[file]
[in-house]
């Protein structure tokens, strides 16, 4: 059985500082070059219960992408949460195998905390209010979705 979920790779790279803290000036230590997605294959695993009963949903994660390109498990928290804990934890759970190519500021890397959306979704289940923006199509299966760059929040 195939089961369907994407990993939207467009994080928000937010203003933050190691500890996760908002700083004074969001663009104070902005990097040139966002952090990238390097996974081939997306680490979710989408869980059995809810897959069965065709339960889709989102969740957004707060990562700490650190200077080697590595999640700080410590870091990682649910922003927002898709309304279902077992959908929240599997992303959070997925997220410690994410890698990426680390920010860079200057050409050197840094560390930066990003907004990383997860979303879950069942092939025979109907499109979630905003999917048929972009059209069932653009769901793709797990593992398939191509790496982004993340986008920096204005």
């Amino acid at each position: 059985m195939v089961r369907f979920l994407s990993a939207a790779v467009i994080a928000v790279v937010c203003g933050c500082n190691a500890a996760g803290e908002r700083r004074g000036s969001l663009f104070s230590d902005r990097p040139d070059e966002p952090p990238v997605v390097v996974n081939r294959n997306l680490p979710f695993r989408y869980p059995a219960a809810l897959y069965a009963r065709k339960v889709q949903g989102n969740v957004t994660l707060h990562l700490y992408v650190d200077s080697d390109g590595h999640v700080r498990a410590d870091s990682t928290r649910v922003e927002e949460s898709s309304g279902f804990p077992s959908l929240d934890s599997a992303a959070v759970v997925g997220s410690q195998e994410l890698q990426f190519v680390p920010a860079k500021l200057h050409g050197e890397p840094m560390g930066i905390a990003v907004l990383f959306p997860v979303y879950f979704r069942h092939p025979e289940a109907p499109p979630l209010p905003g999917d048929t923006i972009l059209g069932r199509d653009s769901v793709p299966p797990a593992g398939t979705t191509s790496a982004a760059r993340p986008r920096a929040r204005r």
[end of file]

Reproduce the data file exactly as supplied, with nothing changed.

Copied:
[in-house]
């Protein structure tokens, strides 16, 4: 059985500082070059219960992408949460195998905390209010979705 979920790779790279803290000036230590997605294959695993009963949903994660390109498990928290804990934890759970190519500021890397959306979704289940923006199509299966760059929040 195939089961369907994407990993939207467009994080928000937010203003933050190691500890996760908002700083004074969001663009104070902005990097040139966002952090990238390097996974081939997306680490979710989408869980059995809810897959069965065709339960889709989102969740957004707060990562700490650190200077080697590595999640700080410590870091990682649910922003927002898709309304279902077992959908929240599997992303959070997925997220410690994410890698990426680390920010860079200057050409050197840094560390930066990003907004990383997860979303879950069942092939025979109907499109979630905003999917048929972009059209069932653009769901793709797990593992398939191509790496982004993340986008920096204005």
């Amino acid at each position: 059985m195939v089961r369907f979920l994407s990993a939207a790779v467009i994080a928000v790279v937010c203003g933050c500082n190691a500890a996760g803290e908002r700083r004074g000036s969001l663009f104070s230590d902005r990097p040139d070059e966002p952090p990238v997605v390097v996974n081939r294959n997306l680490p979710f695993r989408y869980p059995a219960a809810l897959y069965a009963r065709k339960v889709q949903g989102n969740v957004t994660l707060h990562l700490y992408v650190d200077s080697d390109g590595h999640v700080r498990a410590d870091s990682t928290r649910v922003e927002e949460s898709s309304g279902f804990p077992s959908l929240d934890s599997a992303a959070v759970v997925g997220s410690q195998e994410l890698q990426f190519v680390p920010a860079k500021l200057h050409g050197e890397p840094m560390g930066i905390a990003v907004l990383f959306p997860v979303y879950f979704r069942h092939p025979e289940a109907p499109p979630l209010p905003g999917d048929t923006i972009l059209g069932r199509d653009s769901v793709p299966p797990a593992g398939t979705t191509s790496a982004a760059r993340p986008r920096a929040r204005r």